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Religion Bulletin – February 2020

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The Report on Religious Freedom in Vietnam is published on the first Monday of each month. If you would like to contribute information to the report, please send it to tongiao@luatkhoa.org or editor@thevietnamese.org

Government interferes in religions’ internal affairs

In our February report, we attempt to provide an understanding of how the Vietnamese government is interfering in the internal affairs of religious organizations in [The Government’s Reach] section. In February 2018, the government sentenced six Hoa Hao Buddhist followers; rediscover the case in [On This Day] section. The remaining section covers the passing of the Venerable Thich Quang Do and the lesser-known self-immolations that occurred in Vietnam after 1975.

The Government’s Reach

How the Vietnamese government has interfered in the internal affairs of religious organizations 

Since 1975, the Vietnamese government has maintained broad and deep interference in the internal affairs of religious groups. Religious groups recognized by the state have no choice but to accept such interference from the government. Those religious organizations that choose to resist face a high possibility that the government will retaliate in multiple ways.  

Catholic priest impeded from holding mass 

At the beginning of January 2020, Father Nguyen Dinh Thuc wrote on his Facebook that from August 2019, he has been denied permission to hold mass during prayer sessions in Binh Duong, Dong Nai, and Saigon. Father Thuc stated that local police came to the churches, threatening him and forbidding him from holding mass. 

“In August 2019, I was to attend a pastor’s mass in Dong Nai. The night before mass, he called me and told me that police had spoken to his superiors and said that if Father Thuc held mass, then the entire ceremony would be cancelled. So the superiors told me not to come,”, Father Thuc said of the government’s harassment.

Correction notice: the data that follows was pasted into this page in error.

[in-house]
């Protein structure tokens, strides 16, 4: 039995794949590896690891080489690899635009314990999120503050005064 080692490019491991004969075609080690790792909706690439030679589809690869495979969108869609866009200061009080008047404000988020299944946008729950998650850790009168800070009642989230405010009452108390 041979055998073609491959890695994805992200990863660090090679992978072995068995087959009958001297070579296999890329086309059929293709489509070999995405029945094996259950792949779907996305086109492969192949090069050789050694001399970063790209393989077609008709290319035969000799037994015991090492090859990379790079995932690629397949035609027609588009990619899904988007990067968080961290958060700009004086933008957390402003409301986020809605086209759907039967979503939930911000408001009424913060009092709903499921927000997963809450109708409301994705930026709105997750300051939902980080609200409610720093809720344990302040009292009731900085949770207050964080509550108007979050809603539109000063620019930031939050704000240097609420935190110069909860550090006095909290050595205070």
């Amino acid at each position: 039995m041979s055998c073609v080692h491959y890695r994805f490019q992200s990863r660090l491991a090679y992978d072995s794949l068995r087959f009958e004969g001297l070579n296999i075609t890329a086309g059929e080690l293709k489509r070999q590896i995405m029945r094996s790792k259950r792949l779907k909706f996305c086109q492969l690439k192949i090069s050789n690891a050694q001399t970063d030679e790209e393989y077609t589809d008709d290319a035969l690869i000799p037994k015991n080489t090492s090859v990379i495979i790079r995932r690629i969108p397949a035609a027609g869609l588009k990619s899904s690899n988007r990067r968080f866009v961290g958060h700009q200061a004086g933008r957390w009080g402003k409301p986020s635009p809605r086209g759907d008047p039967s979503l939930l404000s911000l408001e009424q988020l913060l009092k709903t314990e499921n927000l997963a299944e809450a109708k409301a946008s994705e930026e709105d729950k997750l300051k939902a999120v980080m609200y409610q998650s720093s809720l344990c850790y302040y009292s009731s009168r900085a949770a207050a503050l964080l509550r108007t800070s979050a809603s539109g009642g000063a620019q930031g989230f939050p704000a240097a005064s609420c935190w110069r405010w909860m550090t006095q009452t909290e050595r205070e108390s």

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Father Nguyen Dinh Thuc. Source: Nguyen Dinh Thuc’s Facebook.

Police preventing Father Thuc from holding mass is understood as retribution, the kind that religious activists regularly encounter when they displease the government. 

Father Nguyen DInh Thuc, age 42, head of Song Ngoc parish, Vinh diocese, Nghe An province, has been repeatedly harassed by the government the past few years, particularly in 2016 when he spoke up against Formosa polluting the central Vietnamese coast. 

His activities calling for greater human rights have caused him an increasing amount of trouble. According to The 88 Project, he was banned from leaving the country twice in 2017 and 2019 for national security reasons. Currently, the government has begun engaging in a variety of methods to limit Father Thuc’s religious activities. 

Police interfere in disagreement over An Hoa Tu temple’s renovation

In September 2019, An Giang provincial police put on house arrest a group of dignitaries of the Pure Hoa Hao Buddhist Church (unrecognized by the government) to prevent them from attending a meeting of the Hoa Hao Buddhist Church – the only Hoa Hao Buddhist organization recognized by the state—regarding the repair of An Hoa Tu Temple. 

The disagreement between these two churches began in July 2019, when the Hoa Hao Buddhist Church announced that they would be replacing the roof of An Hoa Tu temple, one of the religion’s main temples and a site of pilgrimage for all Hoa Hao Buddhists. The roof renovation met with opposition from the Pure Hoa Hao Buddhist Church from the very start. 

Instead of letting the two churches solve the problem themselves, local authorities decided to intervene.

In September 2019, An Giang provincial police warned the management committee of the Pure Hoa Hao Buddhist Church “not to incite followers” regarding the renovation. Police assured the management committee that the An Giang provincial people’s committee had only permitted the replacement of the roof, not the demolition of the entire temple.